May 04, 2012

Hey, Grampa... the nuc bees swarmed!


Never having actually seen a nuc before, we had no idea what to expect when we picked up our nucleus colony on Saturday, which turned out to be a fairly educational day. Nothing compared with what was to come, but educational nonetheless. First, a weak nuc is called a "dink." Second, nucs sealed with duct tape probably have holes not covered with duct tape. If you are choosing a nuc to bring home, don't forget to look at the bottom of the box, too. If there is a hole there, someone will get squished and then many someones will be unhappy. Our nuc box had four holes.

After being chased around the Backyard a bit, we settled the nuc onto the hive stand so the bees could orient to their new location. Bees are quick to fixate on a spot (apparently one day is enough) but fearing they were "feisty" bees, we left them alone for two days. Besides, the nuc didn't seem very full. It wasn't a dink but it certainly did not act crowded so we had time to relax.


It turns out Grampa's Gourmet Ol' School Survivors are mellow bees. We transferred the frames of bees into the Sacre Bleu! box without incident and walked away. (View the slideshow above for photos of the procedure.) Later that day, the bees came out for Play Time, forming a large energetic cloud of bees in front of their new hive. Every colony picks a different time, but once you figure out if it's 1:00 or 5:00 or some time in-between, it's a pretty predictable daily occurrence. After a year off of beekeeping, it was a sight to see.

So 24 hours after that first Play Time, we expected to see them hovering or flying in lazy spirals in front of the hive. We did not expect a humongous cloud - in the neighbor's yard - loud enough to hear 20 feet away. That's against city ordinances, bees! Within 15 minutes the swarm settled unretrievably near the top of the neighbor's pine tree.

Hmmm... what to do? The Hardison Hive we recently built isn't ready (no roof) but we baited it anyway. The upside to having lost three colonies is that we have three queens preserved in tiny jars. One of them was soaking in a tincture of propolis and 100 proof vodka, so we soaked a cottonball with the queen substance and dropped it into the hive. Another went into the now empty nuc box. We jury-rigged the nuc box with top bars and left it on the deck, walking away with our fingers crossed. I read somewhere that when bees swarm, they take enough honey with them to last three days. While I knew the clock was ticking for them to find a new home, with so many unknowns three days seemed like an eternity. Would they choose the nuc box or the Hardison Hive? Would they just fly off? Would it happen quietly and unnoticed? Or would it be loud and crazy like when they swarmed? If you follow my tweets, you already know what happened. If not, you'll just have to wait for the rest of the story. I'll tell you all about who got stung where.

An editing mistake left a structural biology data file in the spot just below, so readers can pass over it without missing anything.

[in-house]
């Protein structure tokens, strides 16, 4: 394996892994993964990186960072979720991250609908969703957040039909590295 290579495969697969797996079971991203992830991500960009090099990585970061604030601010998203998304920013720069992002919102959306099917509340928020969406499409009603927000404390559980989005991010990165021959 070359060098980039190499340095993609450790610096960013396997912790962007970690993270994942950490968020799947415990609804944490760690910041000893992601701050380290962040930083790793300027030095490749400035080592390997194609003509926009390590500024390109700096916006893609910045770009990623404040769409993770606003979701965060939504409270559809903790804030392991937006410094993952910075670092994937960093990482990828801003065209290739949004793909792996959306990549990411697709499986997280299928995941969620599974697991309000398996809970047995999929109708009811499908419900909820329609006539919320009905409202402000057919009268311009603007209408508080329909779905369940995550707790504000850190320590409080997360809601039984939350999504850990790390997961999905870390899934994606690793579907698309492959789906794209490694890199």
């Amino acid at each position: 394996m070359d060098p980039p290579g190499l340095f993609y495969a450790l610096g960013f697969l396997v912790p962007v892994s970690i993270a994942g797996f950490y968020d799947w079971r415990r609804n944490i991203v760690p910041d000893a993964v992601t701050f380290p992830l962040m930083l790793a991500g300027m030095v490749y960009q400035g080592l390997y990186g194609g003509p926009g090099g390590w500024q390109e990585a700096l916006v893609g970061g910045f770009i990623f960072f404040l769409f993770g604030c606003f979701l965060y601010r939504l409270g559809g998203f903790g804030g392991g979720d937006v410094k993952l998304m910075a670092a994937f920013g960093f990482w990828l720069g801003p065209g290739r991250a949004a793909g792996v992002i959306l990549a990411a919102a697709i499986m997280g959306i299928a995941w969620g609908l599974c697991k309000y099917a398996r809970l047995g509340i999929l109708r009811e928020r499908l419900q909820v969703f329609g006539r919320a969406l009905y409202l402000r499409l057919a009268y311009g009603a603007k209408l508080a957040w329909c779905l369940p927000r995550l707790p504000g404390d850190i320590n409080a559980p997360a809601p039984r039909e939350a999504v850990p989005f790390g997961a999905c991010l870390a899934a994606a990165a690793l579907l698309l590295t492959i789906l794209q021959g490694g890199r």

2 comments:

Kitt said...

Oh, bummer! I'll go look at your tweets.

I hived a package today in a friend's hive and have to go back Monday to release the queen. Cross your fingers.

HB said...

@Kitt Fingers are crossed for you, Kitt. And for the Queen, too. I have a bugaboo against packages, but to be honest, if I could've gotten a package of Survivor bees and their queen, I would've gone that way this year. And you? What of your hive(s)?

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